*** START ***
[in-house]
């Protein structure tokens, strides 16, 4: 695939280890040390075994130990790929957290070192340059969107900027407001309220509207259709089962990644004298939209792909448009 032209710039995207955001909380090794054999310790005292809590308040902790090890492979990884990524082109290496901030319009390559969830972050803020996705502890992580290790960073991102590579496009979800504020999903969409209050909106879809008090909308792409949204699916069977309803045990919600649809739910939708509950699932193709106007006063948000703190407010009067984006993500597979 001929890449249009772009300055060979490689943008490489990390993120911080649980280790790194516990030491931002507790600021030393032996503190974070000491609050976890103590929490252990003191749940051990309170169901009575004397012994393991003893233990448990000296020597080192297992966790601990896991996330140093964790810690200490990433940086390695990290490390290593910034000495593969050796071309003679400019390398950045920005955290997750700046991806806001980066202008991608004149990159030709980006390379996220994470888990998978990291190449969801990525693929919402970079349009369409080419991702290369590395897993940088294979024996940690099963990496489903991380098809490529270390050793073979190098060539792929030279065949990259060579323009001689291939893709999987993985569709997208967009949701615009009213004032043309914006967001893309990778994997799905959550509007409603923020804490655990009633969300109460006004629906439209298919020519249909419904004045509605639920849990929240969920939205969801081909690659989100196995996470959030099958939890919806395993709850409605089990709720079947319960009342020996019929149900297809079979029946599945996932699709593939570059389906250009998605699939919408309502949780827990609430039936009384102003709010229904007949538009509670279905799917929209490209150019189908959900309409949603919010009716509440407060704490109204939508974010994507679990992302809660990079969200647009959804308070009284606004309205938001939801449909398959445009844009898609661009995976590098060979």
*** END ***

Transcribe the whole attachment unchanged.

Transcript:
[in-house]
């Protein structure tokens, strides 16, 4: 695939280890040390075994130990790929957290070192340059969107900027407001309220509207259709089962990644004298939209792909448009 032209710039995207955001909380090794054999310790005292809590308040902790090890492979990884990524082109290496901030319009390559969830972050803020996705502890992580290790960073991102590579496009979800504020999903969409209050909106879809008090909308792409949204699916069977309803045990919600649809739910939708509950699932193709106007006063948000703190407010009067984006993500597979 001929890449249009772009300055060979490689943008490489990390993120911080649980280790790194516990030491931002507790600021030393032996503190974070000491609050976890103590929490252990003191749940051990309170169901009575004397012994393991003893233990448990000296020597080192297992966790601990896991996330140093964790810690200490990433940086390695990290490390290593910034000495593969050796071309003679400019390398950045920005955290997750700046991806806001980066202008991608004149990159030709980006390379996220994470888990998978990291190449969801990525693929919402970079349009369409080419991702290369590395897993940088294979024996940690099963990496489903991380098809490529270390050793073979190098060539792929030279065949990259060579323009001689291939893709999987993985569709997208967009949701615009009213004032043309914006967001893309990778994997799905959550509007409603923020804490655990009633969300109460006004629906439209298919020519249909419904004045509605639920849990929240969920939205969801081909690659989100196995996470959030099958939890919806395993709850409605089990709720079947319960009342020996019929149900297809079979029946599945996932699709593939570059389906250009998605699939919408309502949780827990609430039936009384102003709010229904007949538009509670279905799917929209490209150019189908959900309409949603919010009716509440407060704490109204939508974010994507679990992302809660990079969200647009959804308070009284606004309205938001939801449909398959445009844009898609661009995976590098060979």